Uh huh, and decades of research as well as numerous accident investigations have shown that human beings are absolutely terrible at responding to unexpected situations when automation has been handling routine tasks. C.F. Air France 447 as an example. That's why semi-autonomy isn't. An a/c autopilot's tasks are orders of magnitude simpler than is the case with a car in two way traffic with intersections, pedestrians etc. which is the main reason while the systems are still so immature to restrict them to limited-access divided highways with grade separated intersections, as Cadlllac does, or to closed venues such as corporate campuses, amusement parks etc. where the number of other vehicles and interactions will be limited, and speeds are low. Even so, crashes are inevitable, but at least the number can be held down and the severity reduced.


Yes, and that's why the use of autopilot on streets with intersections aren't permitted. Anyone using it on streets with intersections are out-of-scope and are taking matters into their own hands.

GRA wrote:
Oils4AsphaultOnly wrote:"the traveling public tends to imagine a pilot reclining back, reading a newspaper, while the autopilot does all the work. The reality is actually quite different, he said. 'The auto flying system does not fly the airplane, The pilots fly the plane through the automation.'"

Except when the pilots are asleep, or otherwise distracted.

Oils4AsphaultOnly wrote:If autopilot is used outside of their limitations, would it be the pilots who have to accept responsibility? Why is that any different with Tesla's autopilot?! It's the end users who need to change their perceptions, not the system nagging the users to death.

Actually, both have responsibility. If you go upthread in this and the 'Autonomous Vehicles' topics, I've provided links to various aviation accident reports which show this.


Are you sure it's in this thread? I must've missed it, because I didn't see any such links in the past 10 pages.
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:: Leaf S30 :: build date: Sep '16 :: purchased: Nov '16
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Re: Tesla's autopilot, on the road

Fri May 18, 2018 5:54 pm

Restricting certain areas defeats the purpose. I have no issues with mine more does anyone I know that uses it properly. Those that use it to navigate off ramps and ignore warnings are just fools and the same people that would bbq in a garage. Seems all the accidents have the same theme. If you think it’s such a big issue write Tesla. Let them know about your many miles and issues you have. The system is not perfect but the people crashing into parked cars have no business behind the wheel.

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Re: Tesla's autopilot, on the road

Sat May 19, 2018 3:44 pm

Oils4AsphaultOnly wrote:
GRA wrote:
Oils4AsphaultOnly wrote:Me too. I hold my steering wheel too lightly it seems. I'm constantly nagged on my 20-mile freeway commute. But you know what, being nagged has been far better than driving the stop-n-go commuter hell.

I just don't understand those people who insist on using AP where it hasn't been authorized yet. Just because it "can" work, doesn't mean it'll work all the time. And the people blaming Tesla for the improper use of AP is even more incomprehensible.

Here's autopilot being tricked into flying into a mountain: https://www.washingtonpost.com/world/bl ... b9faa14f72

Here's the limitations of planes-based autopilot: https://www.cnbc.com/2015/03/26/autopil ... nt-do.html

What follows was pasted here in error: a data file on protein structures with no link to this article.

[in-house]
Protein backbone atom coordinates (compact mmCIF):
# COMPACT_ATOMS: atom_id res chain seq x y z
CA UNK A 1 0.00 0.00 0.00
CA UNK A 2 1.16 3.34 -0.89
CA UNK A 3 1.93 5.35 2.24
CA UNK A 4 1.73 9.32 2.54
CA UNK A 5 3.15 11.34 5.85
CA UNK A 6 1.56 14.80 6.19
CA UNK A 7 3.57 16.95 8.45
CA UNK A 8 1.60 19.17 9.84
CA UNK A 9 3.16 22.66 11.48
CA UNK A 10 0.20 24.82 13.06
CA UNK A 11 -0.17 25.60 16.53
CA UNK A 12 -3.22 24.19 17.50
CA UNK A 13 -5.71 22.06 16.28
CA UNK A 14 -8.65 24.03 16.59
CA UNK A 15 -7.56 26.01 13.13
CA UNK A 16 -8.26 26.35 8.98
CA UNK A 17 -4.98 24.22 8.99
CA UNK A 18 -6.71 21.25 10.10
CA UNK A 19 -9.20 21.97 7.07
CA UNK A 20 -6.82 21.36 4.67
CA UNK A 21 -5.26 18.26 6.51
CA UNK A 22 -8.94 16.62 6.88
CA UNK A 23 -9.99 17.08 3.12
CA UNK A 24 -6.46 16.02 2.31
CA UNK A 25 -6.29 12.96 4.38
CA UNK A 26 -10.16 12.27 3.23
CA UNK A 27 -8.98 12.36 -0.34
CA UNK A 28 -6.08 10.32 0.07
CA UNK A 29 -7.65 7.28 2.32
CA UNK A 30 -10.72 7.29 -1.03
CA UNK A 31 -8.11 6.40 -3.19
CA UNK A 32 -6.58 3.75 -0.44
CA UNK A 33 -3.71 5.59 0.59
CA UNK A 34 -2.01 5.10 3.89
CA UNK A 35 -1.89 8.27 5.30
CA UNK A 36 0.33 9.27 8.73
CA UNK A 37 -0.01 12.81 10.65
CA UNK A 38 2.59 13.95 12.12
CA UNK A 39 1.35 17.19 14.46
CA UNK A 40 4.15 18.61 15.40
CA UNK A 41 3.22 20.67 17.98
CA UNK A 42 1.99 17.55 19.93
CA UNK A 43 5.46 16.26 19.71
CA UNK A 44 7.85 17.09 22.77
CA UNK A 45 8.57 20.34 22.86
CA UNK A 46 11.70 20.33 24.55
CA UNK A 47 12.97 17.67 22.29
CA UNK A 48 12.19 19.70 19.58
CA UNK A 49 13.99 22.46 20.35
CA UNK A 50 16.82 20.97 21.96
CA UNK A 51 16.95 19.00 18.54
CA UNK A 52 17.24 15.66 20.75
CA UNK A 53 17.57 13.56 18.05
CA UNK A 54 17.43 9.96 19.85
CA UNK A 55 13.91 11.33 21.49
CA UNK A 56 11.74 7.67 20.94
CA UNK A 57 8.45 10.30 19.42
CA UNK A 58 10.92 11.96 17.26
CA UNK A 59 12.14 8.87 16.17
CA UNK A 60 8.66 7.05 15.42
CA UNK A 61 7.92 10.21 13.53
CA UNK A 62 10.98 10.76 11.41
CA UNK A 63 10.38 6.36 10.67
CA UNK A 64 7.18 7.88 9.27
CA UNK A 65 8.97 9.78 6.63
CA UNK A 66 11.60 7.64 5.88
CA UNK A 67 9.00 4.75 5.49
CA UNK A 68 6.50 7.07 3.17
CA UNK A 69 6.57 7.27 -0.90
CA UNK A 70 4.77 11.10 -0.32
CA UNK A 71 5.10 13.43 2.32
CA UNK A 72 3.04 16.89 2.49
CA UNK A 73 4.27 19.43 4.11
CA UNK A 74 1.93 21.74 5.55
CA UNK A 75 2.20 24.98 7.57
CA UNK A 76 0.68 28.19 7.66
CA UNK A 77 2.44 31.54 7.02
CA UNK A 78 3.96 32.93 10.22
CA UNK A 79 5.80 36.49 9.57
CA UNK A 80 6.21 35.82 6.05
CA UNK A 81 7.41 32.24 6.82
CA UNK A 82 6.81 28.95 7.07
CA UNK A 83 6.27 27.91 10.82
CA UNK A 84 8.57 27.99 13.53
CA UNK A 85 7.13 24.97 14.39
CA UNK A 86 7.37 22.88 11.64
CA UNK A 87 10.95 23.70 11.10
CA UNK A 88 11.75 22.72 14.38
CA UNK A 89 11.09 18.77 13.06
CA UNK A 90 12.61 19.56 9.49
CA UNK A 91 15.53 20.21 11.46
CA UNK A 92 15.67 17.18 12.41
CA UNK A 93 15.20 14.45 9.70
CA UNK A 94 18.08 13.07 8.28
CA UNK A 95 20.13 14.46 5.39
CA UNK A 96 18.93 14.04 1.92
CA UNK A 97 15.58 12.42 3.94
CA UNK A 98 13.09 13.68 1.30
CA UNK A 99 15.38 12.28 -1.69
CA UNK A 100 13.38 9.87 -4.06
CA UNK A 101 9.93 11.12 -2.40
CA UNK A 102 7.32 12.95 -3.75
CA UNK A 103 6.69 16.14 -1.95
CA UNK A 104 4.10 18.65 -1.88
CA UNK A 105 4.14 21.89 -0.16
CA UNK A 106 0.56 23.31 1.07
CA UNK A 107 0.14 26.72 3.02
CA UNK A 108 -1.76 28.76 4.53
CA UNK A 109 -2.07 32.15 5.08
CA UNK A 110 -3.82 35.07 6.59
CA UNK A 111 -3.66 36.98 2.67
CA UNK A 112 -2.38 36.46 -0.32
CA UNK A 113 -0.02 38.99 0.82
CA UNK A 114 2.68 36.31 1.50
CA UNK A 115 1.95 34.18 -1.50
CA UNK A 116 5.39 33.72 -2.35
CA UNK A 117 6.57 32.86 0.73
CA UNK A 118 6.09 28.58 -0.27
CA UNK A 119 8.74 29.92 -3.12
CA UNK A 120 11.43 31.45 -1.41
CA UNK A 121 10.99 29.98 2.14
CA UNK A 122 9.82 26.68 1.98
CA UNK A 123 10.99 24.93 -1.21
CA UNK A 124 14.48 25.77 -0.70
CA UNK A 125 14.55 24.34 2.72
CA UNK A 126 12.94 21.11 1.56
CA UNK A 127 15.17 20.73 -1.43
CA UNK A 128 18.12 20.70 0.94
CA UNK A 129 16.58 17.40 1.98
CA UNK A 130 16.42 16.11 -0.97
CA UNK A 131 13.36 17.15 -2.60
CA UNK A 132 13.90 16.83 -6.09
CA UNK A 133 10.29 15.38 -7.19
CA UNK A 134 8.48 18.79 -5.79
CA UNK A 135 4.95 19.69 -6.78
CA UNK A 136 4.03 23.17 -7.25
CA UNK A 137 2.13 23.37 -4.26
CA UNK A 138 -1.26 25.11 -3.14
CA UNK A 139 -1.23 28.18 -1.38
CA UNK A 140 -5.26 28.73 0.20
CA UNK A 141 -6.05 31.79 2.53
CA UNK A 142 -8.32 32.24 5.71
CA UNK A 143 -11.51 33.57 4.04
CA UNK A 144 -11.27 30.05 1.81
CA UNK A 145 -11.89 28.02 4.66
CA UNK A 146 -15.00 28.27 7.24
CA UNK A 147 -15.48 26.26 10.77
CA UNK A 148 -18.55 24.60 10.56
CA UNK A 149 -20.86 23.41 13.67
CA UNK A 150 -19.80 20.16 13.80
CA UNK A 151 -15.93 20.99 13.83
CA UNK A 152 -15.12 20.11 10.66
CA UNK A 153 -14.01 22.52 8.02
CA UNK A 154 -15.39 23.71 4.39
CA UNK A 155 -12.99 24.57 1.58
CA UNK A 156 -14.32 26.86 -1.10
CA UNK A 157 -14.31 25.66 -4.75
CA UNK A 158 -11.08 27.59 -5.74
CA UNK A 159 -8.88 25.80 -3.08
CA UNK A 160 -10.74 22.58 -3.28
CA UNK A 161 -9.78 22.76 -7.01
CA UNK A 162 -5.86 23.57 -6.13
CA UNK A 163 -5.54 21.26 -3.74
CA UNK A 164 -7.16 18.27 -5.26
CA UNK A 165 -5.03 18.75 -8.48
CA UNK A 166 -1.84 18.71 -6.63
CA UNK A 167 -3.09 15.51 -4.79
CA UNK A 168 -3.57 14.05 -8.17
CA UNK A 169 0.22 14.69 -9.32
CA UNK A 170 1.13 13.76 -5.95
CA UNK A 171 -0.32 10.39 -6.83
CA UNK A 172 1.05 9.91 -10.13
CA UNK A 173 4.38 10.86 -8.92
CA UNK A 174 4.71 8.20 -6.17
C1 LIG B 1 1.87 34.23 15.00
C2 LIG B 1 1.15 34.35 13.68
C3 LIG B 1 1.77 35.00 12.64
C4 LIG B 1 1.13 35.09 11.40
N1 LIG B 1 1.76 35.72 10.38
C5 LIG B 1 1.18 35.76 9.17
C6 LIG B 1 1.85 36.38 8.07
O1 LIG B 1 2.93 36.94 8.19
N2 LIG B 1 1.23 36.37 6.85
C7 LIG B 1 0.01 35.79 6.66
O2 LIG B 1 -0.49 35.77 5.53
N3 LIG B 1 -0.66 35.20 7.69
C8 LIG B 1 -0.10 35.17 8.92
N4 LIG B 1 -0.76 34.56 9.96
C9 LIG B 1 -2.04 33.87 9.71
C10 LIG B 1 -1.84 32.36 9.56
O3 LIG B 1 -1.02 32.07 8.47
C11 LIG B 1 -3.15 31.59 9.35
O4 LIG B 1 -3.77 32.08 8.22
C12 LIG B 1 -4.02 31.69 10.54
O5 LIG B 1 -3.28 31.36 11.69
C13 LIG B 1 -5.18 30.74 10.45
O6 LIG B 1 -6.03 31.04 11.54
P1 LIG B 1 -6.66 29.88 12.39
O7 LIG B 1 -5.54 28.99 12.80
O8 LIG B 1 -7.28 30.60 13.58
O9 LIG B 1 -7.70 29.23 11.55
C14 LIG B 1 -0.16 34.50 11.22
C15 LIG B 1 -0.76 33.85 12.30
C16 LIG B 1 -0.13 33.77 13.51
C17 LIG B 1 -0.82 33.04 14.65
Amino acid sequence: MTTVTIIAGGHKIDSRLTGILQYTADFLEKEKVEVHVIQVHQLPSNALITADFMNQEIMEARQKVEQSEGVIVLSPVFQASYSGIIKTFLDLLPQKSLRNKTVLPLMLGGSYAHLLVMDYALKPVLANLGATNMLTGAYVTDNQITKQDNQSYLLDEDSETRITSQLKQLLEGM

"From a flying perspective, the pilot or the co-pilot must remain at the controls to keep an eye on the computer to make sure everything is running smoothly."

Uh huh, and decades of research as well as numerous accident investigations have shown that human beings are absolutely terrible at responding to unexpected situations when automation has been handling routine tasks. C.F. Air France 447 as an example. That's why semi-autonomy isn't. An a/c autopilot's tasks are orders of magnitude simpler than is the case with a car in two way traffic with intersections, pedestrians etc. which is the main reason while the systems are still so immature to restrict them to limited-access divided highways with grade separated intersections, as Cadlllac does, or to closed venues such as corporate campuses, amusement parks etc. where the number of other vehicles and interactions will be limited, and speeds are low. Even so, crashes are inevitable, but at least the number can be held down and the severity reduced.

Yes, and that's why the use of autopilot on streets with intersections aren't permitted. Anyone using it on streets with intersections are out-of-scope and are taking matters into their own hands.

Uh, what do you mean not permitted? Unless A/P has been changed in the past day or so it is permitted, just said to be wrong. Unlike Super-Cruise, where it isn't permitted, i.e. you can't use it there.

Oils4AsphaultOnly wrote:
GRA wrote:
Oils4AsphaultOnly wrote:"the traveling public tends to imagine a pilot reclining back, reading a newspaper, while the autopilot does all the work. The reality is actually quite different, he said. 'The auto flying system does not fly the airplane, The pilots fly the plane through the automation.'"

Except when the pilots are asleep, or otherwise distracted.

Oils4AsphaultOnly wrote:If autopilot is used outside of their limitations, would it be the pilots who have to accept responsibility? Why is that any different with Tesla's autopilot?! It's the end users who need to change their perceptions, not the system nagging the users to death.

Actually, both have responsibility. If you go upthread in this and the 'Autonomous Vehicles' topics, I've provided links to various aviation accident reports which show this.

Are you sure it's in this thread? I must've missed it, because I didn't see any such links in the past 10 pages.

Probably in the "Autonomous Vehicles" topic then, and likely back more than 10 pages. Or it could have been elsewhere - here's one post I made on the subject in the Model 3 topic: https://www.mynissanleaf.com/viewtopic.php?f=10&t=18016&p=502167&hilit=wiener#p502167

Here's another post from upthread, which goes into more detail about the factors which lead to the Brown crash: http://www.mynissanleaf.com/viewtopic.php?f=12&t=22213&p=505044#p505044